Employment protection, temporary contracts and firm-provided training: Evidence from Italy
Maurizio Conti () and
Giovanni Sulis ()
No 2018-02, Working Papers from Joint Research Centre, European Commission (Ispra site)
In this study we leverage on Italyâ€™s size-contingent firing restrictions in order to identify the causal effect of employment protection legislation (EPL) on firm-provided training using a regression discontinuity design. Our analysis demonstrates that higher levels of EPL reduce firmsâ€™ incentives to invest in workersâ€™ training. The number of trained workers falls by about 1.5-1.9 units at the threshold: this is a non-negligible effect, corresponding to a 16-20 per cent reduction in the number of trained workers. The results are robust to several sensitivity checks and controls for potential confounding factors (e.g., worker councils). The EPL effect on training is not mediated by different levels of investment in physical capital or propensities to innovate, while it is mostly accounted for by larger workersâ€™ turnover and use of temporary contracts, which entail lower training, in firms with higher firing costs. Our study points to potential adverse effects of EPL on workersâ€™ training in dual labor markets, owing to larger firms seeking to avoid higher EPL costs by means of temporary contracts.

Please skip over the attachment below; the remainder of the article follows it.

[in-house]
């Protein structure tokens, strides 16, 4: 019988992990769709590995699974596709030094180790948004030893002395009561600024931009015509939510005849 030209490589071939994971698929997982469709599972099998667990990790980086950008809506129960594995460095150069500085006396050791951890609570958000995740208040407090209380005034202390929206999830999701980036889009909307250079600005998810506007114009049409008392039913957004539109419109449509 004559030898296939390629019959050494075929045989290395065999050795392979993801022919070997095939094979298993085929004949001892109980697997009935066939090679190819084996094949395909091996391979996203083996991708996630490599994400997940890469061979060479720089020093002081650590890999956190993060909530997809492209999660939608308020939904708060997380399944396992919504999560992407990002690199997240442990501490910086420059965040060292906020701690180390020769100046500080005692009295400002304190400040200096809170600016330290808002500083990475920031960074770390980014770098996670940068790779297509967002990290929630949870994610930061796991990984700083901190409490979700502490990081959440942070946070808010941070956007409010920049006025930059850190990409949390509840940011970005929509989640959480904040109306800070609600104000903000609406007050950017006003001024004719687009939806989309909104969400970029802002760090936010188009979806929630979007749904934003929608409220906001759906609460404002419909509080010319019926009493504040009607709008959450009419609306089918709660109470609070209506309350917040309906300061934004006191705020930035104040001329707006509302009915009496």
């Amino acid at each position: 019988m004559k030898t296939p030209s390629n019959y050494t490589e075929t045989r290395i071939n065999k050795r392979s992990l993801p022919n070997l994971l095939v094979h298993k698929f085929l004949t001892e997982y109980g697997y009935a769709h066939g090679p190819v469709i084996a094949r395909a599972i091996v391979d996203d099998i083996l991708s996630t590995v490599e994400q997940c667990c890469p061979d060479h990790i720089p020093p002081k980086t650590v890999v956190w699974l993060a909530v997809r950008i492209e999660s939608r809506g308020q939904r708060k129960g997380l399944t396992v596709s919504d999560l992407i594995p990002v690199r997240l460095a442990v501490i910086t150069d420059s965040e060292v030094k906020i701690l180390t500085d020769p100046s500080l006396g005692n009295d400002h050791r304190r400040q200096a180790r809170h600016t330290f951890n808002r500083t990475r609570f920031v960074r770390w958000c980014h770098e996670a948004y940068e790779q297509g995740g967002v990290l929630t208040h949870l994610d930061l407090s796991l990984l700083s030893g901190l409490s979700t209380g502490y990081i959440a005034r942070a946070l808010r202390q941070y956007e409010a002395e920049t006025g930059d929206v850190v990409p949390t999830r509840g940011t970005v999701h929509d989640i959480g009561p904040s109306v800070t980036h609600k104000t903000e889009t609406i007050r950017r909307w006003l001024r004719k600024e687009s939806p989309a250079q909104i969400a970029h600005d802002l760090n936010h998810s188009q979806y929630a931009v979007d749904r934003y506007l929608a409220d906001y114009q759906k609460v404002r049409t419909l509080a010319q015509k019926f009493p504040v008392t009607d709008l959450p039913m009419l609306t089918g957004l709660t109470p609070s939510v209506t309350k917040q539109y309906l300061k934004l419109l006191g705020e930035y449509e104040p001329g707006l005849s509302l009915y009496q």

Keywords: employment protection legislation; firing costs; training; Italy (search for similar items in EconPapers)
JEL-codes: J24 J63 J65 M53 (search for similar items in EconPapers)
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Published by Publications office of the European Union, 2018
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Working Paper: Employment Protection, Temporary Contracts and Firm-provided Training: Evidence from Italy (2018)
Working Paper: Employment Protection, Temporary Contracts and Firm-Provided Training: Evidence from Italy (2018)
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Persistent link: https://EconPapers.repec.org/RePEc:jrs:wpaper:201802
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